Sabian’s HHX series is specified as “Modern Dark . . . drier, dirtier, funkier”. The word “Dark” translates to lots of low frequency undertones, and I think, after having analyzed quite a few cymbals, “dirtier” means more midrange wash . . . more “SHHHHH” to the sound. The current review is of their 18″ HHX Manhattan Jazz, which is classified as crash cymbal. Its medium thin weight delivers a bright, but not too bright, sound. It is suited for riding the body as well as the bell.
- Manufacturer Line: HHX Manhattan Jazz
- Type: Crash
- Style: Medium Thin
- Alloy: B20 – CuSn20 – 80% Copper, 20% Tin
- Diameter: 18″
- Metal Work: Hand Hammered, Machine Lathed, Buffed Finish
- Weight: 1389 gm
- MSRP: $508 USA; Street Price $305
In the close-up photo, you can see that the entire cymbal has medium sized lathing lines from the bell to the outer edge. Hammering is more clearly seen in the main photo above, and it appears that the hammer strokes are large, and deepest at the middle, while more shallow towards the center and towards the outer edge. It’s a unique profile.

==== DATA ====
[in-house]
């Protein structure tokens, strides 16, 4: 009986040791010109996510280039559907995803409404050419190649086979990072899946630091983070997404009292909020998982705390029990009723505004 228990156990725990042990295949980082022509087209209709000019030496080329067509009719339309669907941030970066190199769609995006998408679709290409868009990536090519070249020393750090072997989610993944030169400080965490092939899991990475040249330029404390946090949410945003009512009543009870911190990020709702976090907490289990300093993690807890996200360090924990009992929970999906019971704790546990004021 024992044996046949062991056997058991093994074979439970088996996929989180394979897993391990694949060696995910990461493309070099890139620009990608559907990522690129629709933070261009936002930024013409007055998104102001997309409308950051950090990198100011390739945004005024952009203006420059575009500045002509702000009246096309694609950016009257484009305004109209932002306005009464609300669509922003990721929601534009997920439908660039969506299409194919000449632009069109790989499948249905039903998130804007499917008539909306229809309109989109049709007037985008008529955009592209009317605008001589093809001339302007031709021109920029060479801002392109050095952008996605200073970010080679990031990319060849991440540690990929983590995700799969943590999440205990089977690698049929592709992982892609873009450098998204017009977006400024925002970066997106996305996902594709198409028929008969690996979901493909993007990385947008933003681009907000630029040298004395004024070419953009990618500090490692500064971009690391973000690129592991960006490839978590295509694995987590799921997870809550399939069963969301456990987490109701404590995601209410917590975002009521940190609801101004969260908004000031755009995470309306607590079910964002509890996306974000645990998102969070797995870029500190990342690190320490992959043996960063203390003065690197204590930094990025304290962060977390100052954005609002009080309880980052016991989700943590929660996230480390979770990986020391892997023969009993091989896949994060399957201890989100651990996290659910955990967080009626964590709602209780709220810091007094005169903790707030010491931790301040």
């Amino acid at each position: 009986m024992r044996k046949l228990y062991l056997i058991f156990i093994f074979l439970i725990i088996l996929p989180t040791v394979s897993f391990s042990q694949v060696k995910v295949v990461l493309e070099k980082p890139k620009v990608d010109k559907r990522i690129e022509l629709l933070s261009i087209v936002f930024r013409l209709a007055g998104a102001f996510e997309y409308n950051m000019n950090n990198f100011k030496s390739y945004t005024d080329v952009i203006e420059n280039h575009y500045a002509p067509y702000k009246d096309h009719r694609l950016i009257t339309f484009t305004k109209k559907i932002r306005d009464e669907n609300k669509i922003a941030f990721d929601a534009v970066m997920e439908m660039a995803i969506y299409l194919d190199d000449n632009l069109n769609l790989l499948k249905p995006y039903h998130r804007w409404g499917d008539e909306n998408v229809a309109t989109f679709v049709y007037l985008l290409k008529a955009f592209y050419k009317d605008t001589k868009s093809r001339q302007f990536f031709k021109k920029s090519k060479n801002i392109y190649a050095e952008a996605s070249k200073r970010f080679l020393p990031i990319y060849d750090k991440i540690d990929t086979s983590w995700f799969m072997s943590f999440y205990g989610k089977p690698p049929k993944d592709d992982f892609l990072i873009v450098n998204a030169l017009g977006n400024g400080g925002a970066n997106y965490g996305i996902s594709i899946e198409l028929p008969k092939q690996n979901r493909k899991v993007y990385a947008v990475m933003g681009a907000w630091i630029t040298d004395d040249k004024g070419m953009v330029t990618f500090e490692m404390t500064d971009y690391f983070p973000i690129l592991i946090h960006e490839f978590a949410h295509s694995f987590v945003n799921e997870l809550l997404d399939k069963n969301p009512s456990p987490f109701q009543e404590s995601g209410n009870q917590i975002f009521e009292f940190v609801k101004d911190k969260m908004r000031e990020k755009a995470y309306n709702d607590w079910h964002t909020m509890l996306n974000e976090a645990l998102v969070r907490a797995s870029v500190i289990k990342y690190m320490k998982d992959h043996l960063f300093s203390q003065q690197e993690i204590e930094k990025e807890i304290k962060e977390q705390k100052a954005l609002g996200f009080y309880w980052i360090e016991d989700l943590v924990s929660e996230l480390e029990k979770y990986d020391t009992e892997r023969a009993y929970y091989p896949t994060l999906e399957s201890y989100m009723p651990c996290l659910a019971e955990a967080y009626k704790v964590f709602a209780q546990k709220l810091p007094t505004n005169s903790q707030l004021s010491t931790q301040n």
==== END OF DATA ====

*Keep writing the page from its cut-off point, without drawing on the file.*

The cymbal crashes easily because of its weight, and the sustain is medium. As I mentioned, you can ride the body and the bell of this cymbal, both of which sound very good.
The crash spectrum shows peaks at 140 Hz, 220 Hz, 470 Hz, 900 Hz, 1.4 kHz, 1.8 kHz, and a very high peak at 3.8 kHz. The sound then trails off to 60 kHz.
The peak of the crash occurs at 0.12 seconds with a medium speed decay.
Click HERE to listen to an audio sample, which will include crash (when appropriate), ride, and bell sounds (these are 24 bit, 176.4 kHz wav files, so be sure your sound card is capable of handling these high resolution sound files).
If your sound card cannot play the high resolution file, click HERE to listen to an MP3 sound file.